Organic Meats and Milks Have More Good Fat — Here’s Why That Matters

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Organic meats and milks may actually be better for your health than their non-organic counterparts.

That’s the takeaway from new review of more than 250 research papers by Newcastle University. The review, which will be published in the British Journal of Nutrition, found that organic meat and milk contain about 50 percent more omega-3 fatty acids than “regular” meat and milk, despite having the same amount of calories and saturated fat.

Omega-3 fatty acids are noted for their anti-inflammatory effect and have been linked to lower rates of depression, Alzheimer’s disease, and arthritis.

Among other findings, researchers discovered that two cups of organic milk provide 16 percent of the recommended daily intake of long-chain omega-3 fatty acids, while the regular milk provides 11 percent. Scientists also found that there were higher levels of fat-soluble vitamins — such as vitamin E and carotenoids — in organic milk, as well as lower levels of certain saturated fatty acids in organic meat.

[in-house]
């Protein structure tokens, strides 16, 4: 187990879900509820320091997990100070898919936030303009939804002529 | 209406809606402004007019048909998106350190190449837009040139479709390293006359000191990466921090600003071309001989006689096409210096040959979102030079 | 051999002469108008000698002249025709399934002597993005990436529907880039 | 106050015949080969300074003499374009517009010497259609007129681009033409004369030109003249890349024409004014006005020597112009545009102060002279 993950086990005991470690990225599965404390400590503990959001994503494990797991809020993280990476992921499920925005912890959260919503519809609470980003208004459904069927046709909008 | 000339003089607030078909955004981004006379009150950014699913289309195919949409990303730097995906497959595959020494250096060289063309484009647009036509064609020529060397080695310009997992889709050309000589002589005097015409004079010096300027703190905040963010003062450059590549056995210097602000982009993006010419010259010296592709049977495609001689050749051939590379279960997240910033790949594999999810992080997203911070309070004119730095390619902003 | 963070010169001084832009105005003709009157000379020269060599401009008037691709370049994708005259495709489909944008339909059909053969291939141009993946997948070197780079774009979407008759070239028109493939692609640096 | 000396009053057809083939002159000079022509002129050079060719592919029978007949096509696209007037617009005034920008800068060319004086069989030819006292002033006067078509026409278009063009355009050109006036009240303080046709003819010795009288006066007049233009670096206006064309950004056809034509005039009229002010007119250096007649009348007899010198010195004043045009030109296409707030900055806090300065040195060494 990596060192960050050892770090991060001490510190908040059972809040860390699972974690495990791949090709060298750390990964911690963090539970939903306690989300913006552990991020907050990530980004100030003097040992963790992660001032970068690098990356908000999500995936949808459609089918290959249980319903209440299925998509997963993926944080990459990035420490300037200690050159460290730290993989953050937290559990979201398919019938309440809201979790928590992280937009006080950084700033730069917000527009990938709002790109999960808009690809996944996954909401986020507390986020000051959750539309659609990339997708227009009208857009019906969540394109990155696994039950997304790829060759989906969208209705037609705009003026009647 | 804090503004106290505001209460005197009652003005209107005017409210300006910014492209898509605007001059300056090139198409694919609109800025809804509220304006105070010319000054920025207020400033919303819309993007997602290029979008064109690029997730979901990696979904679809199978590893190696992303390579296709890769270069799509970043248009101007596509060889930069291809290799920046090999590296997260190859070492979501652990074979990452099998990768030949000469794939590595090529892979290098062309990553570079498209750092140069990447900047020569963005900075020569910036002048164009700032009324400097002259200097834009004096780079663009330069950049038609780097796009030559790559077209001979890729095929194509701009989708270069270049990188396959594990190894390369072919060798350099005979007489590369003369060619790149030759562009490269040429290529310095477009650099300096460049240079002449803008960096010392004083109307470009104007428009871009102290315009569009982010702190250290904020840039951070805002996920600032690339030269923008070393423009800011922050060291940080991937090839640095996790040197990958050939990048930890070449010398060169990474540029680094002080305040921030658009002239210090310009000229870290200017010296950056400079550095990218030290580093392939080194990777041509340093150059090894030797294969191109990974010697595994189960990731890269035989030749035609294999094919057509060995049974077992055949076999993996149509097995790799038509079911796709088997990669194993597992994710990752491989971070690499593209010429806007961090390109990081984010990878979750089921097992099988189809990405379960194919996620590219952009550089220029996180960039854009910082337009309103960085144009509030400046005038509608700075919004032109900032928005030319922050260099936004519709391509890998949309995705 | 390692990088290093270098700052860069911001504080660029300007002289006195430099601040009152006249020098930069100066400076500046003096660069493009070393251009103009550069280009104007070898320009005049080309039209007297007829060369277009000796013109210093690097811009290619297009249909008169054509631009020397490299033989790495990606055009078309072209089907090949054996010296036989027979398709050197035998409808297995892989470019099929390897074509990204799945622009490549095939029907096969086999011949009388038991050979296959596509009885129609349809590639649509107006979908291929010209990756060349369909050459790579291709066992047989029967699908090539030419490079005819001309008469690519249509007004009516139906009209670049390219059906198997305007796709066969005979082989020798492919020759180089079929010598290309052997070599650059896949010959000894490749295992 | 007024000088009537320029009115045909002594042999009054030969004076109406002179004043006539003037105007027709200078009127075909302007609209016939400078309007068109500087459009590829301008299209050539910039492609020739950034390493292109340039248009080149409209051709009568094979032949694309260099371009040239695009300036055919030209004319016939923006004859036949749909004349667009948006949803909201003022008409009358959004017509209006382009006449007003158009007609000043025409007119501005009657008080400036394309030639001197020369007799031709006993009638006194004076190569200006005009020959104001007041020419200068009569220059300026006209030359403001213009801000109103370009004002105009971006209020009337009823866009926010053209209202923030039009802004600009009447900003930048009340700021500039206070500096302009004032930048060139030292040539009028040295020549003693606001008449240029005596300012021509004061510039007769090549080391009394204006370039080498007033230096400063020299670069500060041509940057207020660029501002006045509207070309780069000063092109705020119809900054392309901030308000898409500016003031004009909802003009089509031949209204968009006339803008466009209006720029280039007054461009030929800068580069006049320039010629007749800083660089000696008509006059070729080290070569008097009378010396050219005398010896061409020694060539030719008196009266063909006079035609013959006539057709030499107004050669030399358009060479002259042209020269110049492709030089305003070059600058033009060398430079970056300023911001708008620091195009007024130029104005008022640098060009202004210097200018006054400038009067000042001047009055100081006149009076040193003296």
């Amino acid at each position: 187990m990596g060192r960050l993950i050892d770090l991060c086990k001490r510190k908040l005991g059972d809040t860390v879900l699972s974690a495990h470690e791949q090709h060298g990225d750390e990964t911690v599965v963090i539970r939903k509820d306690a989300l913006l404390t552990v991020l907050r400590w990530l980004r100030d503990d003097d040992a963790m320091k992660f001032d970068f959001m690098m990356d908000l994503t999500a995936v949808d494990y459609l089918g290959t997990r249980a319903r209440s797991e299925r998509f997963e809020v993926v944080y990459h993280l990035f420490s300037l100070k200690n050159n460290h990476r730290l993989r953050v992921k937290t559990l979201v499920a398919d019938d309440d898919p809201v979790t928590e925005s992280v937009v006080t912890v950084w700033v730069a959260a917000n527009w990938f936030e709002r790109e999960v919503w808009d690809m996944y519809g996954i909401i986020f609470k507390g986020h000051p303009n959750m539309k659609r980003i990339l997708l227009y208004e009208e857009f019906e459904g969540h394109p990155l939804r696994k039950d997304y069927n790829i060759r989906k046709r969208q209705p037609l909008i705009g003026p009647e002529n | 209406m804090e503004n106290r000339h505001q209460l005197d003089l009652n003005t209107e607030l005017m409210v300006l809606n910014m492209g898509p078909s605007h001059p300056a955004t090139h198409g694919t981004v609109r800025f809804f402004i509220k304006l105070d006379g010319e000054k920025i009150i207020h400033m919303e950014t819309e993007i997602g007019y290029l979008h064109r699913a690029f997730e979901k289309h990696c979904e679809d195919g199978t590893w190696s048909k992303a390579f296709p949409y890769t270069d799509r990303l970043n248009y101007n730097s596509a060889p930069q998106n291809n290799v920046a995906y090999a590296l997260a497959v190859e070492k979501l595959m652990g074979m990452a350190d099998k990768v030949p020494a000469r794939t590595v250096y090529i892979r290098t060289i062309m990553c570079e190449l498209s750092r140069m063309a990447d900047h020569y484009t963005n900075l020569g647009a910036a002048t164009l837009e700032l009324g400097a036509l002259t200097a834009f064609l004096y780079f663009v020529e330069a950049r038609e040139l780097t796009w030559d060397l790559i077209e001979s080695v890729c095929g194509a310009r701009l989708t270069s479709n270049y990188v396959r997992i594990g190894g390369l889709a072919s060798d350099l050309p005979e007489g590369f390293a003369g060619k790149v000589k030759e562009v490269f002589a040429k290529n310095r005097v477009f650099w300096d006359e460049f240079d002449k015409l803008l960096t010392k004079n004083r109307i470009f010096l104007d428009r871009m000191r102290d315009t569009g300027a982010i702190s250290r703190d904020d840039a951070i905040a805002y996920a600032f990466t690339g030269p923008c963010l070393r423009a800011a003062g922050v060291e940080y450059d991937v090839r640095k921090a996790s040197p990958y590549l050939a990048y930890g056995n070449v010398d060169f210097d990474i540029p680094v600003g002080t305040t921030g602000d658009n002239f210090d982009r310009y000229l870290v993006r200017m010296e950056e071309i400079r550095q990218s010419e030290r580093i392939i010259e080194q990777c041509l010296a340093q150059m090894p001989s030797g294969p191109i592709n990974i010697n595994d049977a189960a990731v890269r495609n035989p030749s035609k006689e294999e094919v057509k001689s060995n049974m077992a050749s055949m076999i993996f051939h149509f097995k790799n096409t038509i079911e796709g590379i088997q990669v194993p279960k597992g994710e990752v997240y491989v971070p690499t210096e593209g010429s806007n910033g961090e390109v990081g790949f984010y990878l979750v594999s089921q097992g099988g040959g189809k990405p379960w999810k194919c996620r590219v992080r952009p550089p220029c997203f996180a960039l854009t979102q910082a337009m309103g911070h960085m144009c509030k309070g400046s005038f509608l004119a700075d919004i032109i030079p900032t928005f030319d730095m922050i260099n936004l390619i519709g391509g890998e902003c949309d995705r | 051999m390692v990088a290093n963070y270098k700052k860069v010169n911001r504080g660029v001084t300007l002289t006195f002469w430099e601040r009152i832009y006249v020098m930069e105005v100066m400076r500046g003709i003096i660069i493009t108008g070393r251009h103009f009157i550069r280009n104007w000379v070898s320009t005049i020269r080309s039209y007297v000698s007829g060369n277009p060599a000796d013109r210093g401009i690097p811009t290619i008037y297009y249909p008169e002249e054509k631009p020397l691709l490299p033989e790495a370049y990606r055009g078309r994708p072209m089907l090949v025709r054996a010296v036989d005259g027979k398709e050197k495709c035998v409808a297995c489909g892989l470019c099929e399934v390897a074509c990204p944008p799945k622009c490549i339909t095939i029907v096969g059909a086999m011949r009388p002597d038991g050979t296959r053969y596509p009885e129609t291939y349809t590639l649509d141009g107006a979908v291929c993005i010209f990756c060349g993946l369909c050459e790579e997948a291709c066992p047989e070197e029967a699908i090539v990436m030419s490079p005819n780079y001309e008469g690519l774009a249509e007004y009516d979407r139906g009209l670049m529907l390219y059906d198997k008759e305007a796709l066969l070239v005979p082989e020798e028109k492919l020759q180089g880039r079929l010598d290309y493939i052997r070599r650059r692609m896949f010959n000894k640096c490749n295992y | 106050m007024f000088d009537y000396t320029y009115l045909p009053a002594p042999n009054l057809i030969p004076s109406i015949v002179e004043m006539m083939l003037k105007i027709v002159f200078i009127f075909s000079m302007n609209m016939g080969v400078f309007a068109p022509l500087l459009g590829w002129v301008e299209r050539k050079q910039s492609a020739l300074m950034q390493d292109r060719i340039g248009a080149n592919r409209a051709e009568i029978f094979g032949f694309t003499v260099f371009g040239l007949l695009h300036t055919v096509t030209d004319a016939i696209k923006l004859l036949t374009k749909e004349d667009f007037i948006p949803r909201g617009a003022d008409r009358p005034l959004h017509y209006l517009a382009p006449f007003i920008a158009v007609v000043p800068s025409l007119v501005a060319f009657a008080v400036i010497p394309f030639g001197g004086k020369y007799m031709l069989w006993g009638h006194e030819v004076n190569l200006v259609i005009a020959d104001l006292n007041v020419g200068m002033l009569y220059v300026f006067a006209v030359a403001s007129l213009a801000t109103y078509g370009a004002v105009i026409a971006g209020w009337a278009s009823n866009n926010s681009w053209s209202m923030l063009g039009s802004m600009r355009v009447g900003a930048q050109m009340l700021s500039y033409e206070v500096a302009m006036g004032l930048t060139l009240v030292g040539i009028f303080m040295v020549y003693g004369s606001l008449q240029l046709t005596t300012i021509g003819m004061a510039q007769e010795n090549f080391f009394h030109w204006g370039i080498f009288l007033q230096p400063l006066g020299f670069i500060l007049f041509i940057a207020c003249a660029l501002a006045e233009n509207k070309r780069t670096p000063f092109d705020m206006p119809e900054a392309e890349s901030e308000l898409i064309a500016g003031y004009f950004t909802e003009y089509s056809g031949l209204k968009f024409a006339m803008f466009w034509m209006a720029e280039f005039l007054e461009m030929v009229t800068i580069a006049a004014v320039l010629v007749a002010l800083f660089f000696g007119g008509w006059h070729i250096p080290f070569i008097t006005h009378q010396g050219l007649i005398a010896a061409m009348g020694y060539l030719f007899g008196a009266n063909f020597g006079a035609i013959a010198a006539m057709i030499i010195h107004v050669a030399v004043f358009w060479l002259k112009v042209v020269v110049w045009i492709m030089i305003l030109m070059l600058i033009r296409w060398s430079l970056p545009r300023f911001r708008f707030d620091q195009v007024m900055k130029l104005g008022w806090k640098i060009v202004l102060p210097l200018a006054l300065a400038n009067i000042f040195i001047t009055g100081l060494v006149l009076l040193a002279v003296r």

Lead study author Carlo Leifert, a professor of ecological agriculture at Newcastle University, tells Yahoo Health that the nutritional difference his study discovered is largely due to what the cows eat. Organic cattle forage more on omega-3 rich grass and clover and less on the corn and soy their non-organic counterparts consume.

But there may be other factors at play, he says. “The use of lower milking frequencies and more robust traditional breeds was also shown in some studies to contribute to the higher omega-3 levels in organic milk,” said Leifert.

Why does this matter? We don’t get enough long chain omega-3 fatty acids in our diet, Leifert says.

He notes that the European Food Safety Authority recommends that people double their intake of omega-3 fatty acids, and buying organic meat and milk might be an easy way to do it. “Given that milk and meat account for more than half of long-chain omega-3 intake, especially in people eating very little fish, this must be good,” he says. “But how good we still have to quantify.”  

The study findings are important “because inflammation is a factor in the development of many chronic illnesses,” New York City registered dietitian Jessica Cording tells Yahoo Health. 

She says the new study makes a stronger case for buying the organic versions of these products, and specifically looking for beef and milk from cows that are grass-fed. “If grass-fed is in your budget, go for it,” she says. “Just keep in mind that current labeling laws make it possible for a company to state that their cows are grass-fed even if they’ve spent very little time feeding on grass.” Her recommendation: Check containers for “100 percent grass-fed.”

Leifert says he hopes his work will help people make better-informed decisions about shopping for organic food.

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